Minor injuries/minor ailments can be seen and treated at the following locations:
Leek Moorlands Hospital
Ashbourne Road, Leek, Staffordshire, ST13 5BQ
Telephone: 0300 123 1894
Opening hours: 9.00am to 5.00pm (last admission 4.30pm) seven days a week. This is a walk in service and no appointment is required.
The Haywood Walk-in Centre
High Lane, Stoke-on-Trent, Staffordshire, ST6 7AG
Telephone: 01782 673500
Opening hours: Monday to Friday 7.00am to 9.30pm every day
You do not need an appointment but you can use the NHS 111 website and they will be able to book one for you if you prefer
What does the Walk-in centre offer?
The nurse-led service can treat a wide range of conditions:
• Ear Infections
• Sprains & Strains
• Suspected fractures
• Minor Burns
What the Walk-in centre can’t treat:
• Head Injury
• Pregnancy related illness
They can not X-ray children under 5 years of age.
When to go to A&E or call 999:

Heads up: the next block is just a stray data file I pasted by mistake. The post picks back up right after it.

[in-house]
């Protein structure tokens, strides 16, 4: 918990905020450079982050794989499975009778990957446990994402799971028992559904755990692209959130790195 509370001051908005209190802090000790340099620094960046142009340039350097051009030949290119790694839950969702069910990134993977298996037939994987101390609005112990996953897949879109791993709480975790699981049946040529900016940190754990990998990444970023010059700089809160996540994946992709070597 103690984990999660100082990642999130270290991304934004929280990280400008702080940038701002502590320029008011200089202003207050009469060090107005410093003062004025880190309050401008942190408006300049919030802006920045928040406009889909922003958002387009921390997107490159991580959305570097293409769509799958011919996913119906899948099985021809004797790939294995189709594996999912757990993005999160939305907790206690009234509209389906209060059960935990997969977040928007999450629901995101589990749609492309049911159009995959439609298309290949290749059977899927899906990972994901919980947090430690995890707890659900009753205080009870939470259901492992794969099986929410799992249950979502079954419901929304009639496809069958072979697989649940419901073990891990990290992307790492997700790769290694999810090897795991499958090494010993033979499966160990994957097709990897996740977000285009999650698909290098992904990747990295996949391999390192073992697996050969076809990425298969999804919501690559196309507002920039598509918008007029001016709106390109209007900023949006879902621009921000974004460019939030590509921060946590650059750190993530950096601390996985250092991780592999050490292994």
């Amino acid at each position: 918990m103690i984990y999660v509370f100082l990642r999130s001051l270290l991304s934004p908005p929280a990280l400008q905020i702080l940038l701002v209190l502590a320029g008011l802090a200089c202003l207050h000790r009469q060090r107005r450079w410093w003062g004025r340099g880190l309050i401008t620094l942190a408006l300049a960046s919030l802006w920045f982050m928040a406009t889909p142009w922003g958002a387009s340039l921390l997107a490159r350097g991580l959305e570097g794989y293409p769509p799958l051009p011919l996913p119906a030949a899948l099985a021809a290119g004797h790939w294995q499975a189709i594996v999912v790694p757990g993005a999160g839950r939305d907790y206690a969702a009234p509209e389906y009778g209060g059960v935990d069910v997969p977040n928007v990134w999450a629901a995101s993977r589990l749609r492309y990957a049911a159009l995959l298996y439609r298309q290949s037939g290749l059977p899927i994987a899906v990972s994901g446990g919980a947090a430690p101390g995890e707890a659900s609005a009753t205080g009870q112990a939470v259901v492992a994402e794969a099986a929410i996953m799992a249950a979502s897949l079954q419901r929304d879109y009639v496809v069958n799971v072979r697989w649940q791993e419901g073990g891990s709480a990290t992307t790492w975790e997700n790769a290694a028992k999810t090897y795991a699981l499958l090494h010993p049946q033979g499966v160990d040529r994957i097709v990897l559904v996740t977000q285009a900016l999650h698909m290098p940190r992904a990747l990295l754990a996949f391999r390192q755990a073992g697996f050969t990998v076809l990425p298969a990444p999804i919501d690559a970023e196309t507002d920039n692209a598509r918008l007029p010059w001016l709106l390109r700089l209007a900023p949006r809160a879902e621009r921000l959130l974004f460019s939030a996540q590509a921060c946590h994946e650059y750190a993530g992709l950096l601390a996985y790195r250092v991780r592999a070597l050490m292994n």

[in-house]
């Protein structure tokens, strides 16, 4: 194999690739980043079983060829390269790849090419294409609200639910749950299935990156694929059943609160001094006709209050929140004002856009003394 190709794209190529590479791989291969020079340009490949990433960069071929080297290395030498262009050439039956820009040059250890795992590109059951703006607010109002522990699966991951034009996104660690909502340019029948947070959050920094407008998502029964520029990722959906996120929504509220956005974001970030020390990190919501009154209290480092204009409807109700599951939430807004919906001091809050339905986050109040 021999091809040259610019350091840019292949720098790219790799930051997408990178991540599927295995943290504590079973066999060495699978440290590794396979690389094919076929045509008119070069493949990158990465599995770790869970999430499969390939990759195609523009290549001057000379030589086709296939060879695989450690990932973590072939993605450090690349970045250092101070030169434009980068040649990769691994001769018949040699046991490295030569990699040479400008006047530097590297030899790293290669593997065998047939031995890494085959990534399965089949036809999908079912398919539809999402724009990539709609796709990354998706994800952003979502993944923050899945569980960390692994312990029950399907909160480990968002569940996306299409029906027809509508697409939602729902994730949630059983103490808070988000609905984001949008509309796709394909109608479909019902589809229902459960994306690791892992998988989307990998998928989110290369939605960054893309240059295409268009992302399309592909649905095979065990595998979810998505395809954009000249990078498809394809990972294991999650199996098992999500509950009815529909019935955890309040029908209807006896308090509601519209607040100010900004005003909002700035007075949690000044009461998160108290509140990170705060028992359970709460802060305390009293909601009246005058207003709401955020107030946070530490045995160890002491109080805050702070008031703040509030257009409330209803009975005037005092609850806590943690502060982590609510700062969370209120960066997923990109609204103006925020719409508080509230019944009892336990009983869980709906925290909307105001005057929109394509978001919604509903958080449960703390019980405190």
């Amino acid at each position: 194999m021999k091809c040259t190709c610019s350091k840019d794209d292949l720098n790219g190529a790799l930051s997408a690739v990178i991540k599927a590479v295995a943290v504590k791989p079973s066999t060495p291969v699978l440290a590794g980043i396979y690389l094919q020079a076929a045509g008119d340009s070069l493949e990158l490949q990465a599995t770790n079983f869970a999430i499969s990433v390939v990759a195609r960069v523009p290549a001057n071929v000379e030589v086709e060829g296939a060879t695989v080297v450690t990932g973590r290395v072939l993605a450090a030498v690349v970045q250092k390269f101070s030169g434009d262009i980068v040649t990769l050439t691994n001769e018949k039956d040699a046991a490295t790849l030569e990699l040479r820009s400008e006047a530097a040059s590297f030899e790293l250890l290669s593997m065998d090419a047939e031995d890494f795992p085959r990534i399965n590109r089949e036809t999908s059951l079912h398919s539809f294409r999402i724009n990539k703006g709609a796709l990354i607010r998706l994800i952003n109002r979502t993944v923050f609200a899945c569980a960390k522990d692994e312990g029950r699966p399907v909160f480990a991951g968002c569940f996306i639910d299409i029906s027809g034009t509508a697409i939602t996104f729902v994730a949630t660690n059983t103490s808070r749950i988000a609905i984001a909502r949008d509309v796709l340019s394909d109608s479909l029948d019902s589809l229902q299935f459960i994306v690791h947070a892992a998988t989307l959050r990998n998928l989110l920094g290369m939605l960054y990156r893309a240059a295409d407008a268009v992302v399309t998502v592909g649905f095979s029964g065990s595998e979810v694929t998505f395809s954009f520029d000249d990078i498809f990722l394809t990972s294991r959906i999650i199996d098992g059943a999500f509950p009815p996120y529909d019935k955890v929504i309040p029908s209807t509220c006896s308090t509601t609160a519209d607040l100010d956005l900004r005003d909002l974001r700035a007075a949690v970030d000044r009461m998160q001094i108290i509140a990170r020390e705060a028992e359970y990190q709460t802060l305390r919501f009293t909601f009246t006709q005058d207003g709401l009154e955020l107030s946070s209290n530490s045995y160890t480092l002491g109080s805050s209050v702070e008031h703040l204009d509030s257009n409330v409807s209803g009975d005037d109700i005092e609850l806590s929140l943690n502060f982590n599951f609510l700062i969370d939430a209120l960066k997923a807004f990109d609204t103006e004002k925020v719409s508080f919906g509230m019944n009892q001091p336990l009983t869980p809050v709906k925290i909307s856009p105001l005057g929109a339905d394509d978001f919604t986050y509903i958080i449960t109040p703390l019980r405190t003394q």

You should attend A&E or call 999 for serious and life-threatening conditions such as:
• Severe bleeding
• Loss of consciousness
• Suspected strokes
• Chest pain or breathing difficulties
All local pharmacies will also be able to give advice on minor illnesses and suggest appropriate over the counter treatment.
Making The Right Choice
If you become unwell or are injured make sure you choose the right NHS service.
• For symptoms of serious illness, and major accidents choose A&E or 999
• For slips, trips, skin complaints and everything between, choose an NHS Walk-in-Centre, NHS Urgent Care Centre or NHS Minor Injuries and Illness Unit